2) It exists, see: piglit ( http://piglit.freedesktop.org/ ).
3..5]) Good idea.
It's in part a cycle -- land to humans to waste to land. Only in part as nitrogen can oxidize to go back to the air, so it needs to get fixed again by bacteria.
Actually, you excrete most of your nitrogen through kidneys. Pig/human dung contains just 0.3% of nitrogen by weight. Anyway, you can read historical data - human waste is not enough, even using it for compost required to lay fields fallow one year out of three or four (depending on location).
"Fertilizer Runoff Overwhelms Streams and Rivers--Creating Vast "Dead Zones" The nation's waterways are brimming with excess nitrogen from fertilizer--and plans to boost biofuel production threaten to aggravate an already serious situation"
That's because the total amount of fertilizers used is huge. Very little of it is lost, but even that can cause trouble.
What that shows is that alternatives have worked. China is one of the most densely populated places on the planet. If they could do it, it shows the US could do it and other countries could do it.
It was not nearly the most densely populated place (England was) before the 20-th century. China was pretty average compared to European countries.
Still, you can't compare what you presumably had to do with limited tools and limited materials and limited information in a (probably) limited climate on impoverished soils with what is really possible with good tools, abundant materials, abundant information, in a good climate on well prepared soils.
We had lots of information, good enough manual tools and adequate soil. It still takes A LOT of labor if pesticides are not used. Real industrial farming is way more economic and might actually be _healthier_ for the environment, because pesticides allow no-till agriculture.
I see. I'll try not to assume that context might explain a lot.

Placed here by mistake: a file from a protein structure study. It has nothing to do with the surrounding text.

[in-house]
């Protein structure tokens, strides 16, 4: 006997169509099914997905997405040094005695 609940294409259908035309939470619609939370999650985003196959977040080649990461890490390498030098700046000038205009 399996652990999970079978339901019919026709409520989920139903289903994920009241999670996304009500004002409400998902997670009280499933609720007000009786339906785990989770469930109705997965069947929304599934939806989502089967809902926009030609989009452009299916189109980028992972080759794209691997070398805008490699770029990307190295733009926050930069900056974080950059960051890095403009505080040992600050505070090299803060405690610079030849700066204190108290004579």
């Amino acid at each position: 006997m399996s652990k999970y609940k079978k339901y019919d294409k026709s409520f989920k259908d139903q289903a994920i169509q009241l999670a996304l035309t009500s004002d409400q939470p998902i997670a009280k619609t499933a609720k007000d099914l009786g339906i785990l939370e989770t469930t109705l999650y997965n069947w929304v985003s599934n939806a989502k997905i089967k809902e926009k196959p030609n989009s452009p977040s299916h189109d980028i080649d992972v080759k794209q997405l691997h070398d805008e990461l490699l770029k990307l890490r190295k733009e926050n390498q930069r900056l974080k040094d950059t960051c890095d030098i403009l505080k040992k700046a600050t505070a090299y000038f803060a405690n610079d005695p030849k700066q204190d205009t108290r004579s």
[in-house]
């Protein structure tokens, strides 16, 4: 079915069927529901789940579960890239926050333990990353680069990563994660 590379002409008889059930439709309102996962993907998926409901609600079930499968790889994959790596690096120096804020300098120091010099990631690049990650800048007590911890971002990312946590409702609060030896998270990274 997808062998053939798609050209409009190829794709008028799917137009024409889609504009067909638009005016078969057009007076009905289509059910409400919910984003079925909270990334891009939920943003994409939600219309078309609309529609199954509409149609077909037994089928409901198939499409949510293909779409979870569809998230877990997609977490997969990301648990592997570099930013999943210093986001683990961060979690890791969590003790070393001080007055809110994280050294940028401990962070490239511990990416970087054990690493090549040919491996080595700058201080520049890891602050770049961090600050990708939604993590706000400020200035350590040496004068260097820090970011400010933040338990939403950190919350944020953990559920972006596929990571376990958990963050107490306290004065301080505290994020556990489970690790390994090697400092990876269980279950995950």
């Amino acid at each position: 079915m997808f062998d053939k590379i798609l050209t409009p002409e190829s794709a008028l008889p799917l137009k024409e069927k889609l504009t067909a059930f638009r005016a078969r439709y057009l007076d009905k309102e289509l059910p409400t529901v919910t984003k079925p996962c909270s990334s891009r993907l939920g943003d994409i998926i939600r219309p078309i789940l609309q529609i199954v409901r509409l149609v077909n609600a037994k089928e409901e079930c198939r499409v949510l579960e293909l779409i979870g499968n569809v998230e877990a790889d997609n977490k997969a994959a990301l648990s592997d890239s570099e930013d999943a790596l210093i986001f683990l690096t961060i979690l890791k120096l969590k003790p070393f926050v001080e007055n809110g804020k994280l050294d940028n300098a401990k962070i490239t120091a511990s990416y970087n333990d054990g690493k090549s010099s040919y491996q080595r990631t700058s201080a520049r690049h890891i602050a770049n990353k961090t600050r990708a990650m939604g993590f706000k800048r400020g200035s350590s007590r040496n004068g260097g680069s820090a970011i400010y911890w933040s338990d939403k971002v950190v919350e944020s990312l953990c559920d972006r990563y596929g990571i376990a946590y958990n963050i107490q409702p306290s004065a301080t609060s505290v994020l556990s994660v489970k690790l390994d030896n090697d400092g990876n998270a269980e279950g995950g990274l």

I certainly studied the organic farming including the 'Holistic' book. It's pretty much the same story as alternative medicine vs. actual medicine - the parts of alternative medicine that work simply become medicine. I've also studied the opposite opinions that pure organic farming is not sustainable and so far it definitely looks like it.
For example, while humans don't fix nitrogen, human waste contains a lot of nitrogen from food that is eaten.
:facepalm: And where does nitrogen in food come from?
Considering how much fertilizer is wasted in modern systems, you can see that this was a big deal in China as part of a closed cycle including other techniques to restore soil fertility.
Very little fertilizer is lost in modern agriculture in relative terms.
Granted there are other issues with pathogens and contamination from "night soil", but nonetheless
Pathogens are not a problem, they are outcompeted by soil bacteria during composting.
China is an example of doing wihout the Haber process for 4000 years and still supporting big populations by other means.
facepalm^2. China's population grew 3 _times_ during the last century virtually without increasing the land use, because of the fertilizers and pesticides.
If we wanted to do rotational cropping and intercropping to just feed humans, it seems to me it is likely quite feasible, especially with agricultural robots to manage that complexity instead of a lot of manual labor.
Still won't work. You'll need livestock for manure (to concentrate nitrogen and other nutrients). And agricultural robots are a pipe dream. Unlike you, I actually helped to grow my own food (lean years after the USSR collapse) so I appreciate the amount labor required for that.
And I also worked with the Great Evil (Monsanto) on actual modern agriculture to appreciate the difference.
Also: bushles? In what age do you live? What is a bushel?
It's a standard unit for crop yield measurement (1 bushel of wheat is 27 kg) in the US. It's stupid but traditional, kinda like hydrologists use acre-feet for water storage data.
Each honest calling, each walk of life, has its own elite, its own aristocracy based on excellence of performance. -- James Bryant Conant